The Royal Albert Hall Audio Tours

5 reviews for audio tours in London

Join 4500+ happy customers who use self-guided tours with entrance tickets
Shaz
5
about 1 month ago
Really enjoyable covered key aspects of the museum
Anne-Marie
5
11 months ago
It was nice to do a walking city tour through London, we went through spots we never even thought we'd see! We really enjoyed ourselves!
Dmitri
4
almost 2 years ago
I liked the interactive aspect, and how the path took you through nice parts of town. It was interesting, but it might be nice to focus on lesser known bands too. Although, I can see why this might be less interesting to others. Thanks
Dmitri
4
almost 2 years ago
I liked the interactive aspect, and how the path took you through nice parts of town. It was interesting, but it might be nice to focus on lesser known bands too. Although, I can see why this might be less interesting to others. Thanks
Dmitri
4
almost 2 years ago
Мне как человеку не знавшему ничего о роке было интересно прости по знаменитым местам где записывались великие музыканты. Понравилось аудио сопровождение. Не хватало больше интерактива, хотя бы маленькие вопросы на каждом из шагов. Главный минус - когда подходишь к месту назначения, вылетает на начальный экран экскурсии, приходилось, заново все прокручивать, на 25 раз это бесило) По ценообразованию немного дороговато, 10£ за это было бы не жалко отдать.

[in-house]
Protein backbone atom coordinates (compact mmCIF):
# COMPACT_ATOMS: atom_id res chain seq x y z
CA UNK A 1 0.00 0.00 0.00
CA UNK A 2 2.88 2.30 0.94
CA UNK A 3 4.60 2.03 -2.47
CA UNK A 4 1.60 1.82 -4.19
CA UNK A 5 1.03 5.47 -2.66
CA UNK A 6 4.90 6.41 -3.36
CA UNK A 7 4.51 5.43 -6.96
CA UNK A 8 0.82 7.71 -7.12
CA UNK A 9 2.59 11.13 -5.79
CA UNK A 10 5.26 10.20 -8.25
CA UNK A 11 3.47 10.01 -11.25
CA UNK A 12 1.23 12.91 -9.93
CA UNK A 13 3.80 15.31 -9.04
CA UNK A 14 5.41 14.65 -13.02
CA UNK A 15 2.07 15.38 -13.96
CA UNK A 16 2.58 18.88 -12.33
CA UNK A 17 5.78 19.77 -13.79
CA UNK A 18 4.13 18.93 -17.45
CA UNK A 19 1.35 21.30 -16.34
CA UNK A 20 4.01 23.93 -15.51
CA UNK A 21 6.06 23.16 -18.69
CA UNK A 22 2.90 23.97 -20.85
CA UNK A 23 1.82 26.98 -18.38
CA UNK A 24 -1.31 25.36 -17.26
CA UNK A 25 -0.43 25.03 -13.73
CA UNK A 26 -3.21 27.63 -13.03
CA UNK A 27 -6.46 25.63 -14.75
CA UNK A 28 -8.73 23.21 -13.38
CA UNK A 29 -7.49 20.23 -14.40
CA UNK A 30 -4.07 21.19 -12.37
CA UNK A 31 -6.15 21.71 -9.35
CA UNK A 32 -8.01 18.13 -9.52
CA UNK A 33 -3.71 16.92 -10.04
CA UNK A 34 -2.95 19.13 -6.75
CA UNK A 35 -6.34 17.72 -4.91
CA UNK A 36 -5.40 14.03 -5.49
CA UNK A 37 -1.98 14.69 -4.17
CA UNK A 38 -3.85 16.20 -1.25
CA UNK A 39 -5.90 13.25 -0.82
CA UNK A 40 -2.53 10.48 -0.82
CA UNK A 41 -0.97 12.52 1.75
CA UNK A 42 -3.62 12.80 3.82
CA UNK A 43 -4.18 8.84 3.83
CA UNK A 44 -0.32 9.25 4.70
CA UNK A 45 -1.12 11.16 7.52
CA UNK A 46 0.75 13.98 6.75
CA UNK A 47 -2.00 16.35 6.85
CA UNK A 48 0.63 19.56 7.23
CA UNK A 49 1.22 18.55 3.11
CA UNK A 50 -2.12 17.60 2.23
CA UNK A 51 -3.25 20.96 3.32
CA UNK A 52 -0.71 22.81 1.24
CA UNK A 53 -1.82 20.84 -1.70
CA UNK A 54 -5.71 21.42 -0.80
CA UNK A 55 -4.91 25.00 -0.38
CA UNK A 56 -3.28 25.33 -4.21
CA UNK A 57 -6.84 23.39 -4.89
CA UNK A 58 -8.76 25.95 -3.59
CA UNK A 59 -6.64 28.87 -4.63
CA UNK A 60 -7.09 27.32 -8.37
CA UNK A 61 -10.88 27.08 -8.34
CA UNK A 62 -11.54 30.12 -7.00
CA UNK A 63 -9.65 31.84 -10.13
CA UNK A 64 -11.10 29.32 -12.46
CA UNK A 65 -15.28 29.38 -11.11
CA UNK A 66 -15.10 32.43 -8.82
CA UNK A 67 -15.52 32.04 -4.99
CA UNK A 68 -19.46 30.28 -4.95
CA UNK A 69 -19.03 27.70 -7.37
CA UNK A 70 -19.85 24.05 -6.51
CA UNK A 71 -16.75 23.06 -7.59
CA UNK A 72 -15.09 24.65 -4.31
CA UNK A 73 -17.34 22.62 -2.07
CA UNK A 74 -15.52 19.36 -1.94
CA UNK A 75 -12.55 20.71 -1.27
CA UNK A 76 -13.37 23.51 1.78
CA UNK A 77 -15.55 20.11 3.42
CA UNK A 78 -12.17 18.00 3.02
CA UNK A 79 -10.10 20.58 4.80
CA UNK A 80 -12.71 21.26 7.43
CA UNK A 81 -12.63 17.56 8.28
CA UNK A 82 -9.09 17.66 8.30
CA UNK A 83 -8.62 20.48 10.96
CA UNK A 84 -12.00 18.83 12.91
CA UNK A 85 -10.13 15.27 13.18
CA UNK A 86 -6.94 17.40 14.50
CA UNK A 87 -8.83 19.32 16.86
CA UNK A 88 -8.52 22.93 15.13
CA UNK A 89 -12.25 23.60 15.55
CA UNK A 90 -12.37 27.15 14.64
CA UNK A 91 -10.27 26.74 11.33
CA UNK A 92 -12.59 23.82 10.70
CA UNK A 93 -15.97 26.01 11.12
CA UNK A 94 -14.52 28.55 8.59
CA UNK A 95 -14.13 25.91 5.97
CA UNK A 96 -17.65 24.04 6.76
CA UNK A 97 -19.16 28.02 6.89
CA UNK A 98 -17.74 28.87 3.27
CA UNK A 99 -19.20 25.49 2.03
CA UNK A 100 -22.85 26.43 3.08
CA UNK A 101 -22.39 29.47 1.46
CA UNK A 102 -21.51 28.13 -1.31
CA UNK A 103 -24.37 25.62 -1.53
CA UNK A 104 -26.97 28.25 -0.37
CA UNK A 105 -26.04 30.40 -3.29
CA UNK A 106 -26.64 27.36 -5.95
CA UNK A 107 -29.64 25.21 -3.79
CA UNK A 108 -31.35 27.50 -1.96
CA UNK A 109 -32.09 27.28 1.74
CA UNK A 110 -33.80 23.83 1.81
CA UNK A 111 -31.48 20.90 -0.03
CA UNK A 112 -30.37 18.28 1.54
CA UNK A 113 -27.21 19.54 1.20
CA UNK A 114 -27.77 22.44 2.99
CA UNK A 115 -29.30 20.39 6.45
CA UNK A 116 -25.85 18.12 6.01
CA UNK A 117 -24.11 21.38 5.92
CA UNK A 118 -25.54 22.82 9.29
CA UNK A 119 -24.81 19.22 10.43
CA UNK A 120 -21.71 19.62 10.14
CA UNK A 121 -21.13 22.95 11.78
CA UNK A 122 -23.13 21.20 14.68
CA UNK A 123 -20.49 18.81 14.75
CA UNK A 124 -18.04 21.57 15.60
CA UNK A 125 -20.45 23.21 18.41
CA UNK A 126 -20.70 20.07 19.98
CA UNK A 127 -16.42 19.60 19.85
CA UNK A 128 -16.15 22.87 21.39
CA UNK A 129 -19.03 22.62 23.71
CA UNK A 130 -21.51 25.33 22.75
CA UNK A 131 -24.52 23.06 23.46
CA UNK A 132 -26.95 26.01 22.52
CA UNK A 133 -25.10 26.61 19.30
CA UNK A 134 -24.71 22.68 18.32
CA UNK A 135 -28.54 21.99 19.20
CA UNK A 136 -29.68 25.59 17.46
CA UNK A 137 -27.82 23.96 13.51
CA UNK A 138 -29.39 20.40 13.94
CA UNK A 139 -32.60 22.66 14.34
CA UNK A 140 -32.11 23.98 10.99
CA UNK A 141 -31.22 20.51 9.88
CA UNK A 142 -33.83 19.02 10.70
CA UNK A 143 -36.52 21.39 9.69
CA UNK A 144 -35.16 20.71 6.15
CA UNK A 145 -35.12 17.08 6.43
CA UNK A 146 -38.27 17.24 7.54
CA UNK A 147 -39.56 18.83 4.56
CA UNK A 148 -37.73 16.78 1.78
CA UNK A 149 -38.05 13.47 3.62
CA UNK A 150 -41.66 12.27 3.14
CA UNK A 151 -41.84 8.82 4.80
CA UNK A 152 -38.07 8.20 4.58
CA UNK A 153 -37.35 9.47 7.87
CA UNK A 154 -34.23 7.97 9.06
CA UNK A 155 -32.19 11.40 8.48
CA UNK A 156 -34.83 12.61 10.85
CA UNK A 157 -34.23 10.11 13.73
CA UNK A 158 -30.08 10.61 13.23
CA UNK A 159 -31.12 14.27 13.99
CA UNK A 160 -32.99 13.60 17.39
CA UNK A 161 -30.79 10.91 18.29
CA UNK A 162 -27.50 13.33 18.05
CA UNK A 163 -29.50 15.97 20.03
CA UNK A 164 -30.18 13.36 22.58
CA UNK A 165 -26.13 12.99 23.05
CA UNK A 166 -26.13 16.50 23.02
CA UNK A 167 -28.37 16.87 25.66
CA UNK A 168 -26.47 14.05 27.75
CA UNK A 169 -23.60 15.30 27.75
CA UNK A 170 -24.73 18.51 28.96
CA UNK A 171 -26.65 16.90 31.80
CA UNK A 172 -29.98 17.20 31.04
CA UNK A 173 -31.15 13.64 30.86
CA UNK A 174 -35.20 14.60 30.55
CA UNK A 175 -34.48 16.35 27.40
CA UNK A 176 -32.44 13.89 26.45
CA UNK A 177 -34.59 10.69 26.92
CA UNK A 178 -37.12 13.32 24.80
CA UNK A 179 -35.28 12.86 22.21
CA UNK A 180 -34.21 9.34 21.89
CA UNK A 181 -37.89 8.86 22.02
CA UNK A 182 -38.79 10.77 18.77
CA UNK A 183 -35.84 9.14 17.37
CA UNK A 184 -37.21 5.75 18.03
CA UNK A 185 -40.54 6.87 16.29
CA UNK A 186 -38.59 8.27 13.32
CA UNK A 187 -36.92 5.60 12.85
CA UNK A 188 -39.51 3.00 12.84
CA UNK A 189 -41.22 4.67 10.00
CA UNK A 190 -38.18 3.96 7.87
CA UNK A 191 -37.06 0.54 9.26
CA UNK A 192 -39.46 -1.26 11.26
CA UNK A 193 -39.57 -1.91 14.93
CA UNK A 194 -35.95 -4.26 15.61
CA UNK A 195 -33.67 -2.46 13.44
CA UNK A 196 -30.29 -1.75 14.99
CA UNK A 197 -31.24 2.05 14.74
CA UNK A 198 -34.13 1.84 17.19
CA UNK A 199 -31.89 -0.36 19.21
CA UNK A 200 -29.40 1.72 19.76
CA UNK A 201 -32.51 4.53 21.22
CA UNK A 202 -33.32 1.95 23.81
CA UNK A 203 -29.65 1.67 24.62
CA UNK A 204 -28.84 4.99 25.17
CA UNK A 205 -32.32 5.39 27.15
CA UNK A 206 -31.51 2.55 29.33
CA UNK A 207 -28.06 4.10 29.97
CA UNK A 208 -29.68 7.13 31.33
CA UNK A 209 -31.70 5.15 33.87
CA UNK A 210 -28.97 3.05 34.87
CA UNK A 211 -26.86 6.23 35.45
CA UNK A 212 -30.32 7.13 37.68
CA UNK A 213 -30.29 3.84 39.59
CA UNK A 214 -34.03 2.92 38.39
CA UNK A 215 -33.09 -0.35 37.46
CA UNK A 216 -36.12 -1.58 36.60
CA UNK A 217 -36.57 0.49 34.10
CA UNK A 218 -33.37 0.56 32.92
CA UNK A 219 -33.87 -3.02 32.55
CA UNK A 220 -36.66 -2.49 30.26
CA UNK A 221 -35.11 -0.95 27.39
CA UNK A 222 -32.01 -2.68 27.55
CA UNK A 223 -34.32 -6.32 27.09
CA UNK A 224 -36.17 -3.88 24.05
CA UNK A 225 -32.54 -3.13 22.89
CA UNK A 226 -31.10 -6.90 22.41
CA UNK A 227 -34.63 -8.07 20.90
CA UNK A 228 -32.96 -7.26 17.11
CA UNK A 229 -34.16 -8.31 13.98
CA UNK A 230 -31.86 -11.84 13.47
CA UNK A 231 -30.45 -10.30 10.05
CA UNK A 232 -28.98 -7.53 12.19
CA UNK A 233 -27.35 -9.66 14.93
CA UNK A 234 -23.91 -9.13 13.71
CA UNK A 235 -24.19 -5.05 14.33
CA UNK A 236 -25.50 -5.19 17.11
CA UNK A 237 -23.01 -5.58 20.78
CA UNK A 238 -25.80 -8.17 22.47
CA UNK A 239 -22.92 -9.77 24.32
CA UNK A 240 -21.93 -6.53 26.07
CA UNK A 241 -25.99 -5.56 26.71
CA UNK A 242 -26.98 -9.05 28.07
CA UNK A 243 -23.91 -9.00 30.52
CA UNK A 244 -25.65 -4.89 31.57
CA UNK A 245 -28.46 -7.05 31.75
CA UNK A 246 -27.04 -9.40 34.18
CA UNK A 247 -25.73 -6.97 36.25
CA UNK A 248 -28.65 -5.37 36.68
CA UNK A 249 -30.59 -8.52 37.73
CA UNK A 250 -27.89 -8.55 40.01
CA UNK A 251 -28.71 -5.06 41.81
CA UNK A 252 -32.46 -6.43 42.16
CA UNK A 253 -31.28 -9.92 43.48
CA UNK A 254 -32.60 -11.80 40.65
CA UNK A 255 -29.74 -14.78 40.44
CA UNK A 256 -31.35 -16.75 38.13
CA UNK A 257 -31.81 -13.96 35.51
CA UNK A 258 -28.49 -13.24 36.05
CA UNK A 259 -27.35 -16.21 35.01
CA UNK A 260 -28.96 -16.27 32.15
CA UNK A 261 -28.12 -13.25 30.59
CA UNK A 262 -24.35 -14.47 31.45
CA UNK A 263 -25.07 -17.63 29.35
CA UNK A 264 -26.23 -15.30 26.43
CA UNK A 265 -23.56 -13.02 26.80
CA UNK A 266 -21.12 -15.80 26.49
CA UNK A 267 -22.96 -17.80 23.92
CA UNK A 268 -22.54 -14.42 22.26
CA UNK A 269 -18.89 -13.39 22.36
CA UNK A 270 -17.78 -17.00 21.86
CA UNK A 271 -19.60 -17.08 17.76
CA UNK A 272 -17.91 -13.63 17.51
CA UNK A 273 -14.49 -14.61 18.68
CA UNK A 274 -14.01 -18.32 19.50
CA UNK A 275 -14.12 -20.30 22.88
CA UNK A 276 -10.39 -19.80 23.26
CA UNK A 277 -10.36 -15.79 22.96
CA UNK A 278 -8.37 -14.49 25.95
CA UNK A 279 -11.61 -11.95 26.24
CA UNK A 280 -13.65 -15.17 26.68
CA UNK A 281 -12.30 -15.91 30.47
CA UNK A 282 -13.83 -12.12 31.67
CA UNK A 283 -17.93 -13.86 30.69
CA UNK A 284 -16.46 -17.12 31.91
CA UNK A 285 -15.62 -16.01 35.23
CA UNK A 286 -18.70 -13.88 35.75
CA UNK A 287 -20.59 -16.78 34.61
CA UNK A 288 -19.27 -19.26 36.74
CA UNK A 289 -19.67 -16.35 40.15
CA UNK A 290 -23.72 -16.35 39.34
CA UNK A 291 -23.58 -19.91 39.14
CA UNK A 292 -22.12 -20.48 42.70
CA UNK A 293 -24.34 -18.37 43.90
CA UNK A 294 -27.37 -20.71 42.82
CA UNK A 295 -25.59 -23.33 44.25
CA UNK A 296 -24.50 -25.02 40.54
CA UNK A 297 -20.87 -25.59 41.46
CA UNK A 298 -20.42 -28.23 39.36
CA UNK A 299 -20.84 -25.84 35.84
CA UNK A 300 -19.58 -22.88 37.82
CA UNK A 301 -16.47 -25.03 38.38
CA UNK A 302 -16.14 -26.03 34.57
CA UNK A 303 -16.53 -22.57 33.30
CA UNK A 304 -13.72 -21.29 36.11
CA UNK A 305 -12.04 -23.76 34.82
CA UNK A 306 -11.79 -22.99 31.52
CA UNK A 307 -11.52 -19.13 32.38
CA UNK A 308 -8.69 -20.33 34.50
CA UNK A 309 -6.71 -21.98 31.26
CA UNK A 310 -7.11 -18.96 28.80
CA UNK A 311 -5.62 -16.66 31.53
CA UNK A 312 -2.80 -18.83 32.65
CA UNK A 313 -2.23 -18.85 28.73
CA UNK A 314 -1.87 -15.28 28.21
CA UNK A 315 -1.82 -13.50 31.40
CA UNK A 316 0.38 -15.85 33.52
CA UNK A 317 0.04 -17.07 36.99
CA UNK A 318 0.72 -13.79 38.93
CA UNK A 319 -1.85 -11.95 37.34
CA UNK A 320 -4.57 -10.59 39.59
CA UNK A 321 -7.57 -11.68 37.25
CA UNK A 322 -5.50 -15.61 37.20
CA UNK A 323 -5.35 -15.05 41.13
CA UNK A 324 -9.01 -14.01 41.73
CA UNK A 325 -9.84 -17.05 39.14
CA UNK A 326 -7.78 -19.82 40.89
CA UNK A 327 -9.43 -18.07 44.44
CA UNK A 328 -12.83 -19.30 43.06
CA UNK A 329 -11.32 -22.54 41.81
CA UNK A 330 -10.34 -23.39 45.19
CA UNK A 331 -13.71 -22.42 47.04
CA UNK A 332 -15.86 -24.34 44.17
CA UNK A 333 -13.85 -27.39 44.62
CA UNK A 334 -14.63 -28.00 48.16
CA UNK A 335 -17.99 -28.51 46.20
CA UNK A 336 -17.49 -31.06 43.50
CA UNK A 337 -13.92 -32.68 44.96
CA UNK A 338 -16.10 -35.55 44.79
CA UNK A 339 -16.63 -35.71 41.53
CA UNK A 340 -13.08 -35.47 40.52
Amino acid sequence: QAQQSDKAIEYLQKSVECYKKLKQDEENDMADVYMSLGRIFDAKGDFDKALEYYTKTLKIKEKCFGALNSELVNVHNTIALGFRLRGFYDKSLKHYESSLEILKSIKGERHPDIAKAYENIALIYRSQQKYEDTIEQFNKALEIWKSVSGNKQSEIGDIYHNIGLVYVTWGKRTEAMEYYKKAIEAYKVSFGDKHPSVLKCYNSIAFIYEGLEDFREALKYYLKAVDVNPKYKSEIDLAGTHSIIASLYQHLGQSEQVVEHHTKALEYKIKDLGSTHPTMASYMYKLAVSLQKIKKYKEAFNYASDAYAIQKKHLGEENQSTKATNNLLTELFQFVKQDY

The Royal Albert Hall is a concert hall on the northern edge of South Kensington, London. One of the UK's most treasured and distinctive buildings, it is held in trust for the nation and managed by a registered charity which receives no government funding. It can seat 5,272.Since the hall's opening by Queen Victoria in 1871, the world's leading artists from many performance genres have appeared on its stage. It is the venue for the Proms concerts, which have been held there every summer since 1941. It is host to more than 390 shows in the main auditorium annually, including classical, rock and pop concerts, ballet, opera, film screenings with live orchestral accompaniment, sports, awards ceremonies, school and community events, and charity performances and banquets. A further 400 events are held each year in the non-auditorium spaces. Over its 150 year history the hall has hosted people from various fields, including meetings by Suffragettes, speeches from Winston Churchill and Albert Einstein, fights by Frank Bruno, exhibition bouts by Muhammad Ali, and concerts from performers such as Eric Clapton and Shirley Bassey.The hall was originally supposed to have been called the Central Hall of Arts and Sciences, but the name was changed to the Royal Albert Hall of Arts and Sciences by Queen Victoria upon laying the Hall's foundation stone in 1867, in memory of her husband, Prince Albert, who had died six years earlier. It forms the practical part of a memorial to the Prince Consort; the decorative part is the Albert Memorial directly to the north in Kensington Gardens, now separated from the Hall by Kensington Gore.